By Michael Tobias

 

It doesn’t matter what size your home is or where it is located, energy-efficient buildings use less energy and conserve water so they are cheaper to run. Because the air quality is improved they are also healthier and improve the quality of life.

 

While it is relatively easy to ensure that new homes are energy-efficient, many people live in older homes that were built without regard to the vital importance of energy efficiency. This is why retrofitting residential buildings and houses has become so important in recent years.

 

So how do we increase the energy efficiency of our homes and reduce operating costs?

 

Energy Efficient Buildings

 

Retrofitting buildings can be a mammoth, and very expensive, operation, but even small changes can make our homes more energy-efficient. It might not seem like much, but even turning off lights and appliances when they are needed, turning the faucet off while you brush your teeth, or reducing the thermostat at night can all help to reduce harmful emissions.

 

One of the easiest ways to cut costs is to switch from old incandescent bulbs to light-emitting diodes (LEDs) or compact fluorescent light bulbs (CFLs), and it can save a substantial amount of money. If we all do it, the combined savings can be immense.

 

Another area where we can save handsomely is with appliances, which, we know use around 30% of the electricity generated in the home. Appliances don’t last forever, so take the opportunity to upgrade to those that not only reduce energy use but also work more efficiently. For instance, you will find the newer model refrigerators will keep your food fresh for longer, and newer air conditioning units are considerably quieter and they cool more efficiently.

 

Using water wisely is another strategy that increases efficiency and saves money. Remember, it’s not just about the water. It is also the pumping of water, its distribution, and then heating it that takes considerable energy and produces harmful emissions. When retrofitting houses and larger residential buildings, both energy and water efficiency can be improved. While it’s not always possible for average homeowners to afford the scale of the project required, owners of residential multi-family buildings often work with cities to streamline these processes and make them affordable.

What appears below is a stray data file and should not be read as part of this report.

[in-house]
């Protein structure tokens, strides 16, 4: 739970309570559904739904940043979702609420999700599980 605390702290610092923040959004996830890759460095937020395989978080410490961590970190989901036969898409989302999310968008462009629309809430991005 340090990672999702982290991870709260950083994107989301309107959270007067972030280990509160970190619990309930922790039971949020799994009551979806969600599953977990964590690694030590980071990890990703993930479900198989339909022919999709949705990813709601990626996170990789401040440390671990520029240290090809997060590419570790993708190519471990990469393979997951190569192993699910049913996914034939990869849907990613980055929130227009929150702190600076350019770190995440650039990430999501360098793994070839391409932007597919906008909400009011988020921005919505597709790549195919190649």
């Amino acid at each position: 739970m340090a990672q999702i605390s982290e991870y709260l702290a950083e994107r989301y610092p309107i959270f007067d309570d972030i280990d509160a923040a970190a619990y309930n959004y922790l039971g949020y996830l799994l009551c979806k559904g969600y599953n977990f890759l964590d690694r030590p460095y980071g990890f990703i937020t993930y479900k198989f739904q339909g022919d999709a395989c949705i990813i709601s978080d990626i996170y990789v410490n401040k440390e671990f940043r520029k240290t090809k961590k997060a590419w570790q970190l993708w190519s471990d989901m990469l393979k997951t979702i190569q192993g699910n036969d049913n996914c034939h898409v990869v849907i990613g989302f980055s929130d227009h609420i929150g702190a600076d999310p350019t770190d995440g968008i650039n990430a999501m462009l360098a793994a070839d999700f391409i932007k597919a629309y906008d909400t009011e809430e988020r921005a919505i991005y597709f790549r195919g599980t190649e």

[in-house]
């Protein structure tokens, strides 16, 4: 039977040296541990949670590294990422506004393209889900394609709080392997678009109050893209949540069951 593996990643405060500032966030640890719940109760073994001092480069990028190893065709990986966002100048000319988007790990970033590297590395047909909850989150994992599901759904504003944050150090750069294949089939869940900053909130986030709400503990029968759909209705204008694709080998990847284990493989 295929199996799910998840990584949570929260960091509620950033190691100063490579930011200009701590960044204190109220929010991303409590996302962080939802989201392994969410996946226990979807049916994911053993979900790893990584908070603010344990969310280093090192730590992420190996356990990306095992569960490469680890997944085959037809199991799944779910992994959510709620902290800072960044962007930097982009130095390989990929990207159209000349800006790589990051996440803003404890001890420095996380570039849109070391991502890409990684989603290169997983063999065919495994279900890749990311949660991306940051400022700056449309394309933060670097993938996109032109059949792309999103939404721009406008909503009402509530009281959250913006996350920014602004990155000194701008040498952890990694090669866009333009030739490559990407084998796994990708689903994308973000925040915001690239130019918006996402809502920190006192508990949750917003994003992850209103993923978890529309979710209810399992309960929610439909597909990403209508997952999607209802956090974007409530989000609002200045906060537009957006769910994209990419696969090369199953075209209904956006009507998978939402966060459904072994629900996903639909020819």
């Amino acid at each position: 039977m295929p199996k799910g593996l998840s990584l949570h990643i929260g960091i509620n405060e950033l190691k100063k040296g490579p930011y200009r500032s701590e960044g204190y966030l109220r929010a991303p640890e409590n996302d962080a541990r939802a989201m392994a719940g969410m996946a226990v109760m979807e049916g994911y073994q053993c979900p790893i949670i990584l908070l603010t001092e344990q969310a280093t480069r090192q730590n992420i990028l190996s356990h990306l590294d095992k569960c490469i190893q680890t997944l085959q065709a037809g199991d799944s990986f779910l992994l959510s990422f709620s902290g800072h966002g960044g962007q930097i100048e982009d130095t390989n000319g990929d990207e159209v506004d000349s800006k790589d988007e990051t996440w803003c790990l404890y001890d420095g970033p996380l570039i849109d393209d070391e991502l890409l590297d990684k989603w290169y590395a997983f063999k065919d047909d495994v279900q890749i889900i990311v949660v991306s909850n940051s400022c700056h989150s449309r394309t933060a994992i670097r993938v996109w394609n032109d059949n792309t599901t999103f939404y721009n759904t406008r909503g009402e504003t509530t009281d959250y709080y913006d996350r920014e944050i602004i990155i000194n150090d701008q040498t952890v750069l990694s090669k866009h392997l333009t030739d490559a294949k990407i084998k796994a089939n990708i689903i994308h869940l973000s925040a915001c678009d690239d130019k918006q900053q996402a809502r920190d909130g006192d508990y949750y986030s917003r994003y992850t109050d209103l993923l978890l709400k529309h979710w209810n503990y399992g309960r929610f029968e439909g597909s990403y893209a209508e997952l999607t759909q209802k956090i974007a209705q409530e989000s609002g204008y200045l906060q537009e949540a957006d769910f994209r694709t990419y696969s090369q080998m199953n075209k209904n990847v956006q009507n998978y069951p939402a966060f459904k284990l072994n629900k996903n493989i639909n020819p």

Green roofs are another way to make your house more energy-efficient as planting roofs helps to moderate temperatures and adds insulation. That said, it isn’t always possible without completely redesigning the roof structure.

 

Of course, cities also monitor the efficiency of buildings and enforce building codes and standards. But these are still aligned more closely with new buildings, with many countries and cities having committed to a 2020 deadline for new buildings. The global carbon neutrality deadline to reduce net-zero emissions to zero is still 2050, by which time all buildings need to comply, including those built long before the Net Zero Challenge was even dreamed of.

 

While it will be more of a challenge for countries where national governments have refused to commit to comply with climate neutrality as outlined in the Paris Agreement, including the US, China, and India, many cities and regions have made commitments. This includes many US states and cities.

 

Chicago is one of the US cities that has committed to the Net Zero Challenge and is working fervently to retrofit buildings to reduce energy consumption.


 

Building Systems and Indoor Environmental Quality